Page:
A Craftsman from Times Past

Millwork in heritage homes deserves professional attention

One of the most common complaints, amongst serious collectors of antiques and people who own heritage homes, is that there are few craftspeople that know about, or even have, the types of old-world skills that are often needed. Most of those who could once be counted on for this knowledge have passed on or retired and the next generation is loath to put in the years of work and dedication to learn them.

Alberta, being a young province, has a small stock of heritage homes. The late auctioneer, Arthur Clausen, once told me “Edmontonians like antiques but they want them to look like they were made yesterday.” With such limitations you’d think we’d be totally out of luck to find such a skilled craftsman – but you’d be wrong.

Wood can suffer from bleaching, staining, splitting and general misuse.

Ian Campbell and his family have been Edmonton residents since 2010 when they moved to Alberta in order to find employment. They originally lived in New Brunswick and it is in that fine province that Ian developed the expertise of working with wood.

Ian began his training at the young age of 15 and throughout the following years managed to earn a diploma in woodworking, and train with well-known local masters to learn the craft of carpentry, wood refinishing and the art of repairing anything made out of wood. He has worked at high-end furniture refinishing companies, repairing important pieces of antique furniture, many of which are displayed in museums and Rideau Hall in Ottawa.

A beautiful French Canadian armoire. Over – refinishing would ruin such a piece.

He started his own business and counted as his clients many antique dealers, interior designers, and heritage homeowners, the latter requiring assistance with restoring millwork to a standard that was in keeping with the heritage value of the original.

Millwork, whether painted or stained, requires special attention in heritage homes.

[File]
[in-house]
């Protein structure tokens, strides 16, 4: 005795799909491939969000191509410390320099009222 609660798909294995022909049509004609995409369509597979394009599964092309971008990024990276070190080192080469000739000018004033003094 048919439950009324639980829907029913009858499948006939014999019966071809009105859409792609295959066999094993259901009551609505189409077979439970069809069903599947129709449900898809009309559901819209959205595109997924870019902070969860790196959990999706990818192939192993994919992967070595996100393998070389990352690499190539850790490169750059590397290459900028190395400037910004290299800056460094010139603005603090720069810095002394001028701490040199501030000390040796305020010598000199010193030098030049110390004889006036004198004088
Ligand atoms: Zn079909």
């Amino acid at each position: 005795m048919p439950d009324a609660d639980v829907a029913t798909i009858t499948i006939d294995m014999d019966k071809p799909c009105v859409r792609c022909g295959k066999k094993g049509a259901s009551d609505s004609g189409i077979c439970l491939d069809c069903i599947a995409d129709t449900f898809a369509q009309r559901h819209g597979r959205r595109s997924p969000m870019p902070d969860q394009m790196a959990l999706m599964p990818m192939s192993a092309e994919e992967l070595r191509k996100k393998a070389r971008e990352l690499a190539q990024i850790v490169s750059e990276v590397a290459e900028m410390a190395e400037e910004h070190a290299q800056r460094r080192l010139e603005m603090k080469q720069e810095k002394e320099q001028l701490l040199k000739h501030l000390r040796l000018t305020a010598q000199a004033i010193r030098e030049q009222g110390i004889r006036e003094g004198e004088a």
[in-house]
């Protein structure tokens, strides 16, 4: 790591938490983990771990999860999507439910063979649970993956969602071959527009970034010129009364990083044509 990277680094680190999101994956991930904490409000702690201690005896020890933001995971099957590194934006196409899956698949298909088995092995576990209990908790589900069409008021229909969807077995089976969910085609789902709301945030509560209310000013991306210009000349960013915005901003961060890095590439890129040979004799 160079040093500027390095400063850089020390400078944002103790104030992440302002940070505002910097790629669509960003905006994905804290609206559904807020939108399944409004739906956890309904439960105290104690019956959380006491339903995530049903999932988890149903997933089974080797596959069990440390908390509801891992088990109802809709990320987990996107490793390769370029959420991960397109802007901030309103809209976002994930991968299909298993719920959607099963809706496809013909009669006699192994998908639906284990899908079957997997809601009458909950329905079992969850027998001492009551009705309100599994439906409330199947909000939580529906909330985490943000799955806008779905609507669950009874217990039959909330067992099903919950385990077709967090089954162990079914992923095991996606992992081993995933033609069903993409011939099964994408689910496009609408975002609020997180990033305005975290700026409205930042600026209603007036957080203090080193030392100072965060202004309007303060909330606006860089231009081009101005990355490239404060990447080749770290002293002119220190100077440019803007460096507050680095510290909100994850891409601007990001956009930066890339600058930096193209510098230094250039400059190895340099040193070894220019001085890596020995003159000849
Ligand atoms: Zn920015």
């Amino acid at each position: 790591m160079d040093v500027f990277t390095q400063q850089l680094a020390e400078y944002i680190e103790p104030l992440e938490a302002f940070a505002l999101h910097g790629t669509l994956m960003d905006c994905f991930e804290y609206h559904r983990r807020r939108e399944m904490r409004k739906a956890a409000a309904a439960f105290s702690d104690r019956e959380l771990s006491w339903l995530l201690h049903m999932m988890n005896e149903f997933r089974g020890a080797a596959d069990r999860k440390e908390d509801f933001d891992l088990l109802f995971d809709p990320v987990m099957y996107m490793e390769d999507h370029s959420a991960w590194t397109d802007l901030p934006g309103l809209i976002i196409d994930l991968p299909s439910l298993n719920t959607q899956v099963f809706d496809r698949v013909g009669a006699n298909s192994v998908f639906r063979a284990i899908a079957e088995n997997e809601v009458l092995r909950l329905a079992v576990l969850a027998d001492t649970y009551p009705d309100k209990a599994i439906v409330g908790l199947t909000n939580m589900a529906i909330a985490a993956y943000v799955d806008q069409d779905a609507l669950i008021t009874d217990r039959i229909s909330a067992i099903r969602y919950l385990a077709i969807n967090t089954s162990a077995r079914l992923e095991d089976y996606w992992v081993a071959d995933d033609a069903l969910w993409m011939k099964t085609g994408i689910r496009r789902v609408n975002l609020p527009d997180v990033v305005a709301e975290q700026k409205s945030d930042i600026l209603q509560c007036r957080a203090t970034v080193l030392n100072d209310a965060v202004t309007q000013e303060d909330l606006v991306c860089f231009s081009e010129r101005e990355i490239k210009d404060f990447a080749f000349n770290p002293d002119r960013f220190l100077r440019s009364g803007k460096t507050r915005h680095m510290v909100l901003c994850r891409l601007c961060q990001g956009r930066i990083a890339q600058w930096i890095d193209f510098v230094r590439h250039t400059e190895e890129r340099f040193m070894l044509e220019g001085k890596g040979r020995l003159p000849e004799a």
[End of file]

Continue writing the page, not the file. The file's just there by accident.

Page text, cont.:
Ian worked on projects that spanned the country, from Vancouver to the East coast, and lest you be exhausted simply reading about the breath of his experience, I should add that Ian had his own television program, televised from his workshop. It was dedicated to the art of restoring and refinishing antiques. Here’s one episode: https://www.youtube.com/watch?v=UzQ-THiF5HM&feature=youtu.be

This craftsman will go to your site and repair whatever is wrong with the wood – from dents and scratches, water and humidity damage, light exposure, millwork repairs – even pet chew damage! In addition to these services, he can also do upholstery repairs and finish that special antique furniture piece in the traditional French-polish technique. His skills are not limited to old pieces –  he works with insurance companies and designers to repair all manner of surfaces in contemporary homes.

Original Upholstery can be repaired – and what about pet damage?

New Brunswick’s loss, as they say, is our gain. If you are interested in Ian’s services, call him at 587-340-0331, or email him at campbellswoodrepair@outlook.com Check out his web site at www.campbellswoodrepair.ca .

Tell him you heard about his work from me!

2 responses to “A Craftsman from Times Past

  1. This is great Johanne! People with his skills and expertise are incredibly rare!
    I watched the YouTube video you included – did you notice the pooch lounging on the counter? Major plus for me 😊
    Penny

    Sent from my iPad

    >

    • Yes I thought of you when I spoke to Ian, although your house is pretty much completed. It’s so great to get someone local with those skills. I will let the Edm Heritage Homeowners group know as well.

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